On January 21st, 104 days later and the day before his due date, Isaac arrived home. But the emotional rollercoaster did not end in the NICU. On March 1st, a head ultrasound was performed due to a bump on his head. A follow-up MRI was done on March 2nd and confirmed a larger cyst and a dramatic midline shift of his brain. Another catheter was added to Isaac’s shunt and in less than 24-hours post-op, Isaac was ready to come home.
Today, Isaac’s brain is midline again! The PDA closed, and the heart murmur previously found disappeared. The ROP (an eye disorder that can lead to vision loss) went away. Isaac has been off oxygen support since April 1st. An EEG found no seizure activity or risk; he’s no longer on anti-seizure medication. His primary care had found groin and umbilical hernias. The pediatric surgeon waited until Isaac was bigger to perform the surgery, but at his follow-up, no hernias were found, and a scrotum ultrasound confirmed these findings, dodging surgery again. Lastly, his therapist said Isaac is on target for his actual age cognitively and for his adjusted age on gross motor skills. Sandra said, “God has truly given us the best possible outcome and I’m glad our faith never strayed! Isaac is a living testimony of faith and miracles. I gave birth to my hero!”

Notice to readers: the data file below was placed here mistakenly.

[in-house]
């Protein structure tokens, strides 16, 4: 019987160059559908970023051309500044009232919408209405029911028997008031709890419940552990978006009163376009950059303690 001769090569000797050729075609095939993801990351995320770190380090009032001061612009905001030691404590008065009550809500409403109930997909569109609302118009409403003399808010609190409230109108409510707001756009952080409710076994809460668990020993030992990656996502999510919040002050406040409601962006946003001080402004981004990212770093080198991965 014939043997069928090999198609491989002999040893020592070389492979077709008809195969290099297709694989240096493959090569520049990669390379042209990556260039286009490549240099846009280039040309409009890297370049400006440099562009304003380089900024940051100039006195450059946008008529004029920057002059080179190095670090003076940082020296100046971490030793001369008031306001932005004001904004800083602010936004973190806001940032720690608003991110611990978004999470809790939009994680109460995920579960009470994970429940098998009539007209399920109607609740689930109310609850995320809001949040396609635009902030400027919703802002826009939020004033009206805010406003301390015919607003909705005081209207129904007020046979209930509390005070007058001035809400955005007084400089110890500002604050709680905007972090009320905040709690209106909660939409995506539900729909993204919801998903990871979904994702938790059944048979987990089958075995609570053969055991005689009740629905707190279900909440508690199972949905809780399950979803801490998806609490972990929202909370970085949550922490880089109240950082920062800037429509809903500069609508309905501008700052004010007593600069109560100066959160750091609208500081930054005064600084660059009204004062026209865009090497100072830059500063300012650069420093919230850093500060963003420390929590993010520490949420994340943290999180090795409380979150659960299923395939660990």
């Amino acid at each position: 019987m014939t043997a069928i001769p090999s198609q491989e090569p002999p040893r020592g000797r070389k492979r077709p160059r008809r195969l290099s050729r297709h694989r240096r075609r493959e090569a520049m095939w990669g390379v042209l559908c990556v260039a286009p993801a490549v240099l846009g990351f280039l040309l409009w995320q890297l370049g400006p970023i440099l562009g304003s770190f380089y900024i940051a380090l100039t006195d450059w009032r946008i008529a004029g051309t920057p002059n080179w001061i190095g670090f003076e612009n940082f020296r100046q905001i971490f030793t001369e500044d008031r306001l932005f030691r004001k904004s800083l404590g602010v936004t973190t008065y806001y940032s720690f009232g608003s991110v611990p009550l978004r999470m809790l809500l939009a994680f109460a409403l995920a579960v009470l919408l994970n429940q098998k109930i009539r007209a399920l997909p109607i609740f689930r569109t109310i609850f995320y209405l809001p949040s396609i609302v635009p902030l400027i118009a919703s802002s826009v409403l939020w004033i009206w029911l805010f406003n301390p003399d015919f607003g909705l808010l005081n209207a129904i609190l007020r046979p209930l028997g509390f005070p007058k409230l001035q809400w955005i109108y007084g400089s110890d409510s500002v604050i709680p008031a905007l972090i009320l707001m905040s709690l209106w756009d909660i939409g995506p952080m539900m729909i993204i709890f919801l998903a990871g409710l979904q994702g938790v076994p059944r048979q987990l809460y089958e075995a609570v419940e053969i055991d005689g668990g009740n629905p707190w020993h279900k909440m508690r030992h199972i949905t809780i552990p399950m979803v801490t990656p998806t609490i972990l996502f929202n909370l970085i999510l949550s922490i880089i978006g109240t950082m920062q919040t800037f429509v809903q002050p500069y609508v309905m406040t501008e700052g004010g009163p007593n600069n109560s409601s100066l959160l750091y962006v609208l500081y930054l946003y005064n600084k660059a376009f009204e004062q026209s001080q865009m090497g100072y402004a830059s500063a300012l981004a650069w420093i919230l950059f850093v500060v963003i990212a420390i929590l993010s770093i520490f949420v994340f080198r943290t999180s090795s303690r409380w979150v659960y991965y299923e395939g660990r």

Sandra also said, “Because of HRH’s support, I didn’t feel alone. The Bed Rest Basket I received was very heartwarming and allowed me to focus solely on my pregnancy while on bed rest. The milestone cards in the NICU Napsack gave me peace of mind that what Isaac was experiencing was part of being a preemie, and it gave me hope for the next step in Isaac’s journey. I looked forward to completing each and every milestone card. I’m also a big advocate on reading to a child early, so the book that was included was very much appreciated and the start of Isaac’s book collection. Lastly, the NICU dinners allowed us to connect with other families in similar situations and support each other by our lived experiences or by newfound perspectives to current situations.”
While Issac was in the NICU, the Carlin’s attended HRH’s 2017 Tot Trot. The day before Isaac had his bout of seizures. But that morning, right before the walk, the Carlin’s received a call from the NICU informing them Isaac didn’t have another episode of seizures and was doing much better. They almost didn’t make it to the walk but decided to meet up with their family and friends who had come to support their family. Sandra said, ” We were so happy that we made it. Seeing each child’s progress gave me so much hope in the uncertain situation we were then facing with Isaac. We’re so grateful for HRH’s support that we want to support the cause in return.”
You can support families like the Carlins by donating to Team Isaac Strong.